In the video example below notice the change of the character of the sound, the change in visual laryngeal appearance, and the change in visual laryngograph waveform appearance when the singer changes back and forth between the notes/modes.
The sound changes from Curbing to Edge
In the video example below notice the ‘restrained’ half metallic character of the sound in Curbing changing to the loud, scream-like full metallic character of the sound in Edge.
The visual laryngeal appearance
The laryngeal gestures changes from Curbing
In Curbing the false folds approach each other slightly, covering some (the lateral aspect) of the vocal folds. The front and the back of the laryngeal opening approach each other, making the angle acute between the aryepiglottic folds and the lower part of the epiglottis. The opening of the larynx is more narrowed, creating an angle between the arytenoids and the aryepiglottic fold. The cuneiforms are also rolled in a bit.
The laryngeal gestures changes to Edge
In Edge the opening of the larynx is even more narrowed, and the cuneiforms are rolled in even more than in Overdrive. This makes it hard to see the vocal folds. The narrowing creates an even more acute angle between the arytenoids and the aryepiglottic fold and also an angle between the aryepiglottic fold and epiglottis. The piriform fossae and area between the back wall (posterior pharyngeal wall) and the larynx becomes very small and is often closed off altogether. The larynx is raised to a higher position (you can see that it gets closer to the camera).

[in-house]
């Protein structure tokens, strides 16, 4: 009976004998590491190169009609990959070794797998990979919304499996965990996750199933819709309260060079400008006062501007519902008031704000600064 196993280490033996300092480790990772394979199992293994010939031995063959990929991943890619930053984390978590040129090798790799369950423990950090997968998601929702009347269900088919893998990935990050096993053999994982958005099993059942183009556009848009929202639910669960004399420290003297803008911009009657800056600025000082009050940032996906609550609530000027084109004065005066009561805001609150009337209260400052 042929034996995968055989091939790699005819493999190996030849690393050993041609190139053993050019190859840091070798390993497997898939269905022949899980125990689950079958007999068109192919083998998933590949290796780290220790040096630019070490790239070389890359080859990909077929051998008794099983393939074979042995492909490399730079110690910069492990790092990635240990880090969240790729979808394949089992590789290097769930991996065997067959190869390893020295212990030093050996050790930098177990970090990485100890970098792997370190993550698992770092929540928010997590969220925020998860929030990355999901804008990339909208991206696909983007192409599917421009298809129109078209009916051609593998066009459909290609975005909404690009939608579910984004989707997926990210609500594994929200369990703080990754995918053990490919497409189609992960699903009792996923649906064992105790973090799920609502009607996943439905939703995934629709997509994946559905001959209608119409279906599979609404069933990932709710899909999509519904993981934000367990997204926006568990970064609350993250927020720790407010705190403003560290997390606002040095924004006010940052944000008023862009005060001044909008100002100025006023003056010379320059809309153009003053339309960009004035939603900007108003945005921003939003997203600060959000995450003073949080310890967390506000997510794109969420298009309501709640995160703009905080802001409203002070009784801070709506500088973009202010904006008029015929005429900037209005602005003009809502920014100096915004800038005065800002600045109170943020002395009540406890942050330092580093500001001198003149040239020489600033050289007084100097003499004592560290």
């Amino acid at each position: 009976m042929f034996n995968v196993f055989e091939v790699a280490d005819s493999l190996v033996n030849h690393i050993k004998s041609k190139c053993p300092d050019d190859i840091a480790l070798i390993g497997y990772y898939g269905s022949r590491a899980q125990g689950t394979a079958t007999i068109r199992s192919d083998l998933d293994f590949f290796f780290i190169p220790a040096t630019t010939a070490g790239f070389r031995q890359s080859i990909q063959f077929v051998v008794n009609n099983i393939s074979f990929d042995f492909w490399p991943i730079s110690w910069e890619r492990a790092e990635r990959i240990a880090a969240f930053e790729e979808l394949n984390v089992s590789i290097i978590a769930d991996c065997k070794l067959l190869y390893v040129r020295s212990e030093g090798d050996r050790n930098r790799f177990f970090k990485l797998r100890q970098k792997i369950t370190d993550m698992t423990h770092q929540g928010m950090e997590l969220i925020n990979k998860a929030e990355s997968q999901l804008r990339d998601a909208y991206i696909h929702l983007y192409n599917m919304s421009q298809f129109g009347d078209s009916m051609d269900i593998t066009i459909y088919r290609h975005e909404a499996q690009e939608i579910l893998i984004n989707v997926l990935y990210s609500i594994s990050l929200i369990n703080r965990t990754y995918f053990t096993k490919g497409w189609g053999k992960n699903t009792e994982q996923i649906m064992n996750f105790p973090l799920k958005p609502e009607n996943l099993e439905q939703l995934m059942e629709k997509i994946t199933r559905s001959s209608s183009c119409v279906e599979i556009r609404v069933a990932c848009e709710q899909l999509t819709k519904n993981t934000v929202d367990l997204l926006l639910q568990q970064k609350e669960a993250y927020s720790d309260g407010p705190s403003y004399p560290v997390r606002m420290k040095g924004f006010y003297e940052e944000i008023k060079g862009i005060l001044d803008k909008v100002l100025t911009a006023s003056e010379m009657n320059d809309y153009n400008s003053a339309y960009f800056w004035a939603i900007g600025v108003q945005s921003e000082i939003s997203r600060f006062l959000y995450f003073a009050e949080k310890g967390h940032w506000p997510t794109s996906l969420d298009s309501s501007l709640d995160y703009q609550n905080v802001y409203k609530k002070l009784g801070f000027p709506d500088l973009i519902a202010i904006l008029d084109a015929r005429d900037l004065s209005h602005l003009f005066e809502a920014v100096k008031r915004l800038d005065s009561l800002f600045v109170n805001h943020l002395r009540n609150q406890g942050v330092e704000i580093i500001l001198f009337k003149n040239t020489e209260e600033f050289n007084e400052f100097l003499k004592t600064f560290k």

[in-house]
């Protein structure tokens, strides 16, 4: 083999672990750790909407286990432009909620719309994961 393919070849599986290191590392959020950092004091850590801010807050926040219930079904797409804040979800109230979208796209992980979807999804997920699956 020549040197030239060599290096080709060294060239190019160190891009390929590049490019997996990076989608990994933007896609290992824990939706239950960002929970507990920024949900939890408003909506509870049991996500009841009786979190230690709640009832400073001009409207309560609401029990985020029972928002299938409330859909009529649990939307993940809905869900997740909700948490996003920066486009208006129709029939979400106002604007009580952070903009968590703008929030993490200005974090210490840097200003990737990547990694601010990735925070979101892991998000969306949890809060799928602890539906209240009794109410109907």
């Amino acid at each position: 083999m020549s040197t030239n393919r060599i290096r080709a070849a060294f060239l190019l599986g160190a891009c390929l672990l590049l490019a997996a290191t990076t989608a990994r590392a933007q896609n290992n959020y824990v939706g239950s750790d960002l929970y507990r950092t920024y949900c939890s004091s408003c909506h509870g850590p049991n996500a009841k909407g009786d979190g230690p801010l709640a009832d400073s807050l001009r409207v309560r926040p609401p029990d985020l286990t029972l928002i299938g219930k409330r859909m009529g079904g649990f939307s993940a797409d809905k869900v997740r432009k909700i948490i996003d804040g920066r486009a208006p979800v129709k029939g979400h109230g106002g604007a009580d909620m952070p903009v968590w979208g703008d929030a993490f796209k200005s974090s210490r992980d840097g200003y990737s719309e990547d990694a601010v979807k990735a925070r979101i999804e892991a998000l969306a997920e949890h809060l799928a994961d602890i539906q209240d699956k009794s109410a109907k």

The visual laryngograph waveform appearance
The laryngograph waveform changes from Curbing
Also notice the Curbing laryngograph waveform. It shows a steep onset and a fairly long closure of the vocal folds with a roll off compared to Neutral. The steep onset indicates that the vocal folds are coming together rapidly and the wider shape indicates that the vocal folds stay together for longer, which corresponds nicely with the louder volume often used in Curbing.
The laryngograph waveform changes to Edge
The Edge laryngograph waveform shows a steep onset and a quite long closure of the vocal folds with a gradual roll off. The steep onset indicates that the vocal folds are coming together very rapidly and stay together for longer, so they are closed much longer than they are open. This corresponds nicely with the loud volume often used in Edge.
This video is a male singing on a sustained single note (B2, 250 Hz) on the vowel EH (as in ‘stay’) in Edge and on UH (as in ‘hungry’) in Curbing, alternating back and forth.
This video is a female singing on a sustained single note (Ab4, 420 Hz) on the vowel A (as in ‘and’) in Edge and I (as in ‘sit’) in Curbing, alternating back and forth.
These videos are from the endoscopy study performed by Julian McGlashan and Cathrine Sadolin at CVI in Copenhagen in June 2007. This study has not yet been presented.